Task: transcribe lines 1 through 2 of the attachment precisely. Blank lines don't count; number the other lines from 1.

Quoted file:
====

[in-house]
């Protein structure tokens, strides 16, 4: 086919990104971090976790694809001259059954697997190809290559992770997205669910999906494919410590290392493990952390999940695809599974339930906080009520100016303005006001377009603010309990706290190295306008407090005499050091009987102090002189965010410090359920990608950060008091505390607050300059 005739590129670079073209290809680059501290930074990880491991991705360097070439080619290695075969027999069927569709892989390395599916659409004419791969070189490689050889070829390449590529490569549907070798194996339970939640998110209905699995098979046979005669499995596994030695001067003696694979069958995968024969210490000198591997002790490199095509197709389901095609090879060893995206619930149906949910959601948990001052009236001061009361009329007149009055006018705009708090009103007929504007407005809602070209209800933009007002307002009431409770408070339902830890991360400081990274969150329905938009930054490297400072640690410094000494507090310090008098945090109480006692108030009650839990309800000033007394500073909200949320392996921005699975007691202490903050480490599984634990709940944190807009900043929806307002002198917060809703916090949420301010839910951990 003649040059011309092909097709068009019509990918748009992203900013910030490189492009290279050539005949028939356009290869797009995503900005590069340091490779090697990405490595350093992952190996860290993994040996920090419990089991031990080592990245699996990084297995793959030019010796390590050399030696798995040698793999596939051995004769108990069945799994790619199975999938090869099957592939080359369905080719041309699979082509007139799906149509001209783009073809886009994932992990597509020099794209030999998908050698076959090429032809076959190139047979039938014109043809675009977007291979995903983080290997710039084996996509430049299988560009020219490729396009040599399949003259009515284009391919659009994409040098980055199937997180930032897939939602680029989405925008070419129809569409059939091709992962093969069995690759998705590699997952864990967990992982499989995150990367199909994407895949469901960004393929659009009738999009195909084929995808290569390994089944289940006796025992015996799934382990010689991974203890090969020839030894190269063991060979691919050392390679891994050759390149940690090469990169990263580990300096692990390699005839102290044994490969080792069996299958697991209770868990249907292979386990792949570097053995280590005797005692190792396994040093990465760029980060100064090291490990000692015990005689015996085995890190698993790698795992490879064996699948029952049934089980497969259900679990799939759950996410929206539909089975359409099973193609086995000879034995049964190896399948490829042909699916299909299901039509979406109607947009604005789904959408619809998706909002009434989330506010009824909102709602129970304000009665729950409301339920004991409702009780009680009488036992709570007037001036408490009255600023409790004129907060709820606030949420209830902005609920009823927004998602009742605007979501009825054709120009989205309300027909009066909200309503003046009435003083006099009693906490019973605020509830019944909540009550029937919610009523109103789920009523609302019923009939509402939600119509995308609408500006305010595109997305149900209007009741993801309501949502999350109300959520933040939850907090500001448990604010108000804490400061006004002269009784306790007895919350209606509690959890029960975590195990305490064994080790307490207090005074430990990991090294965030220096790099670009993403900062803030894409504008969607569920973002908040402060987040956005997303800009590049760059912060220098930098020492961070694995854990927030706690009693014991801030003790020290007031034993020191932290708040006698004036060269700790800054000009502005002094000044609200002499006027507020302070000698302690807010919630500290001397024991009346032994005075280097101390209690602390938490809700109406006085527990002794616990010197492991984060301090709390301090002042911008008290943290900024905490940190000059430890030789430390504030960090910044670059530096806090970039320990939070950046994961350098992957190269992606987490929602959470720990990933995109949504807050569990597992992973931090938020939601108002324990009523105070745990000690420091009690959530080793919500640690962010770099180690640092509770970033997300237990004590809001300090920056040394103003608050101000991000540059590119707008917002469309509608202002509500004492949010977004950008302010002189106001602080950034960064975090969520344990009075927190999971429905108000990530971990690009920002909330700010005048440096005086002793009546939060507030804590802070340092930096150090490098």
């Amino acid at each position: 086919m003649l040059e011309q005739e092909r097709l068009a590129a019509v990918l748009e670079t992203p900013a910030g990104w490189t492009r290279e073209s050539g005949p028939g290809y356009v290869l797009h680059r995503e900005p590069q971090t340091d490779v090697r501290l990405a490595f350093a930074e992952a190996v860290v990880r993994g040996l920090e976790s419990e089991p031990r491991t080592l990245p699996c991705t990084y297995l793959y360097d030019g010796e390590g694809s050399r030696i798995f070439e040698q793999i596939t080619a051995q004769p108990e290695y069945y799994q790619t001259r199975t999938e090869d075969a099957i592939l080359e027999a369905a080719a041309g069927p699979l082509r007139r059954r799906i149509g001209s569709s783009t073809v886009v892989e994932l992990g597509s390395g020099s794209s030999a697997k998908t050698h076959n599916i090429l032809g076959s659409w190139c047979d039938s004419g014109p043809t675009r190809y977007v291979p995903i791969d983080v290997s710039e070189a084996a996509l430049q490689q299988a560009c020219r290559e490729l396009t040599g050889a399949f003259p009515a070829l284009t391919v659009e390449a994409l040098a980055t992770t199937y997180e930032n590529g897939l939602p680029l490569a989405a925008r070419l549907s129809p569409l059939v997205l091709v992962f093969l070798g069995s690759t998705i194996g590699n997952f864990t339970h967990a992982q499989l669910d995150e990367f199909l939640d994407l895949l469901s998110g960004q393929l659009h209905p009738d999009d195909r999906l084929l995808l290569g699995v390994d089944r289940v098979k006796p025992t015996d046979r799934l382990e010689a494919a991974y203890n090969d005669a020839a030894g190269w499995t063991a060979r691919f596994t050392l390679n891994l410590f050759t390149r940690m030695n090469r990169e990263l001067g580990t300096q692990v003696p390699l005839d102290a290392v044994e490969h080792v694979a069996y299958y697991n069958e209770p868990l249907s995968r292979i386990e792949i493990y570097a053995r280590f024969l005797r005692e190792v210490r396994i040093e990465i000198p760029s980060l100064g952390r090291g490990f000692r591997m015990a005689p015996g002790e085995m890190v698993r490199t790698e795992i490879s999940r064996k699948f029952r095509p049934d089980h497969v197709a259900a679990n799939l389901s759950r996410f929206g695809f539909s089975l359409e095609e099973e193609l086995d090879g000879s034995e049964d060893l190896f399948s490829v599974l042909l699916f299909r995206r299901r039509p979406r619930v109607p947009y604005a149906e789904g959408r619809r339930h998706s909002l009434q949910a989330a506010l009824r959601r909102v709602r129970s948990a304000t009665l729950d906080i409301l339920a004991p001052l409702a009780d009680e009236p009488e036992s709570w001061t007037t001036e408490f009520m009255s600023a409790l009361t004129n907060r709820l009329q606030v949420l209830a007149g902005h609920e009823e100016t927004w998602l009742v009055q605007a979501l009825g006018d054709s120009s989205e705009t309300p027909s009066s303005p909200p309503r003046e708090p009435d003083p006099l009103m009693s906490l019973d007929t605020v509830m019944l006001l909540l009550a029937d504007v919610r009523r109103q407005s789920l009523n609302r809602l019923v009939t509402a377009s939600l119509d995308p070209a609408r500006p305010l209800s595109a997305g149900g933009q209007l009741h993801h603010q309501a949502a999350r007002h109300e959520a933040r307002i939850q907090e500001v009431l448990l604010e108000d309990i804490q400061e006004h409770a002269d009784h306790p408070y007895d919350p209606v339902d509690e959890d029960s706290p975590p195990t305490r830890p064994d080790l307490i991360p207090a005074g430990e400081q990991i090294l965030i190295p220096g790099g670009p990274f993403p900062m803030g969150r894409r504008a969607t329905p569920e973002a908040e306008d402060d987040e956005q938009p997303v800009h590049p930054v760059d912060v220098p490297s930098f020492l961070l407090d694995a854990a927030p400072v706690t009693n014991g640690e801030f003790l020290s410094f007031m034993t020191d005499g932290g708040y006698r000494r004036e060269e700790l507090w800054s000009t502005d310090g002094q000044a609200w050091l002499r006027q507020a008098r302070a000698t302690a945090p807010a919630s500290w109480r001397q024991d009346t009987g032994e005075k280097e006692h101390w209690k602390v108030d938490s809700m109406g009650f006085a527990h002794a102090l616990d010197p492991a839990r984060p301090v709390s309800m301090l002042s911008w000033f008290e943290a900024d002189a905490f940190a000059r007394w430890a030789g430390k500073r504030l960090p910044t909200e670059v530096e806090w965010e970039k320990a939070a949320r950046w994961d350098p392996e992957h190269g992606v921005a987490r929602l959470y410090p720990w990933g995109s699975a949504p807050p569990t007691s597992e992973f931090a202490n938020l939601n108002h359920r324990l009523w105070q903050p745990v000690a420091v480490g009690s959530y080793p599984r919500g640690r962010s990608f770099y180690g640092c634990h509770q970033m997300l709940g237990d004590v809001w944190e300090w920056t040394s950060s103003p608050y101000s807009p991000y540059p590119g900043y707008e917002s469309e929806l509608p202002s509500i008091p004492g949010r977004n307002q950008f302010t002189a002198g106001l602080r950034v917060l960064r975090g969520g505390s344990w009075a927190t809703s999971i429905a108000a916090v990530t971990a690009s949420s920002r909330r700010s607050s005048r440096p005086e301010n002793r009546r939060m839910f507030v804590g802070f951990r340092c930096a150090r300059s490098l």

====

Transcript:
[in-house]
């Protein structure tokens, strides 16, 4: 086919990104971090976790694809001259059954697997190809290559992770997205669910999906494919410590290392493990952390999940695809599974339930906080009520100016303005006001377009603010309990706290190295306008407090005499050091009987102090002189965010410090359920990608950060008091505390607050300059 005739590129670079073209290809680059501290930074990880491991991705360097070439080619290695075969027999069927569709892989390395599916659409004419791969070189490689050889070829390449590529490569549907070798194996339970939640998110209905699995098979046979005669499995596994030695001067003696694979069958995968024969210490000198591997002790490199095509197709389901095609090879060893995206619930149906949910959601948990001052009236001061009361009329007149009055006018705009708090009103007929504007407005809602070209209800933009007002307002009431409770408070339902830890991360400081990274969150329905938009930054490297400072640690410094000494507090310090008098945090109480006692108030009650839990309800000033007394500073909200949320392996921005699975007691202490903050480490599984634990709940944190807009900043929806307002002198917060809703916090949420301010839910951990 003649040059011309092909097709068009019509990918748009992203900013910030490189492009290279050539005949028939356009290869797009995503900005590069340091490779090697990405490595350093992952190996860290993994040996920090419990089991031990080592990245699996990084297995793959030019010796390590050399030696798995040698793999596939051995004769108990069945799994790619199975999938090869099957592939080359369905080719041309699979082509007139799906149509001209783009073809886009994932992990597509020099794209030999998908050698076959090429032809076959190139047979039938014109043809675009977007291979995903983080290997710039084996996509430049299988560009020219490729396009040599399949003259009515284009391919659009994409040098980055199937997180930032897939939602680029989405925008070419129809569409059939091709992962093969069995690759998705590699997952864990967990992982499989995150990367199909994407895949469901960004393929659009009738999009195909084929995808290569390994089944289940006796025992015996799934382990010689991974203890090969020839030894190269063991060979691919050392390679891994050759390149940690090469990169990263580990300096692990390699005839102290044994490969080792069996299958697991209770868990249907292979386990792949570097053995280590005797005692190792396994040093990465760029980060100064090291490990000692015990005689015996085995890190698993790698795992490879064996699948029952049934089980497969259900679990799939759950996410929206539909089975359409099973193609086995000879034995049964190896399948490829042909699916299909299901039509979406109607947009604005789904959408619809998706909002009434989330506010009824909102709602129970304000009665729950409301339920004991409702009780009680009488036992709570007037001036408490009255600023409790004129907060709820606030949420209830902005609920009823927004998602009742605007979501009825054709120009989205309300027909009066909200309503003046009435003083006099009693906490019973605020509830019944909540009550029937919610009523109103789920009523609302019923009939509402939600119509995308609408500006305010595109997305149900209007009741993801309501949502999350109300959520933040939850907090500001448990604010108000804490400061006004002269009784306790007895919350209606509690959890029960975590195990305490064994080790307490207090005074430990990991090294965030220096790099670009993403900062803030894409504008969607569920973002908040402060987040956005997303800009590049760059912060220098930098020492961070694995854990927030706690009693014991801030003790020290007031034993020191932290708040006698004036060269700790800054000009502005002094000044609200002499006027507020302070000698302690807010919630500290001397024991009346032994005075280097101390209690602390938490809700109406006085527990002794616990010197492991984060301090709390301090002042911008008290943290900024905490940190000059430890030789430390504030960090910044670059530096806090970039320990939070950046994961350098992957190269992606987490929602959470720990990933995109949504807050569990597992992973931090938020939601108002324990009523105070745990000690420091009690959530080793919500640690962010770099180690640092509770970033997300237990004590809001300090920056040394103003608050101000991000540059590119707008917002469309509608202002509500004492949010977004950008302010002189106001602080950034960064975090969520344990009075927190999971429905108000990530971990690009920002909330700010005048440096005086002793009546939060507030804590802070340092930096150090490098």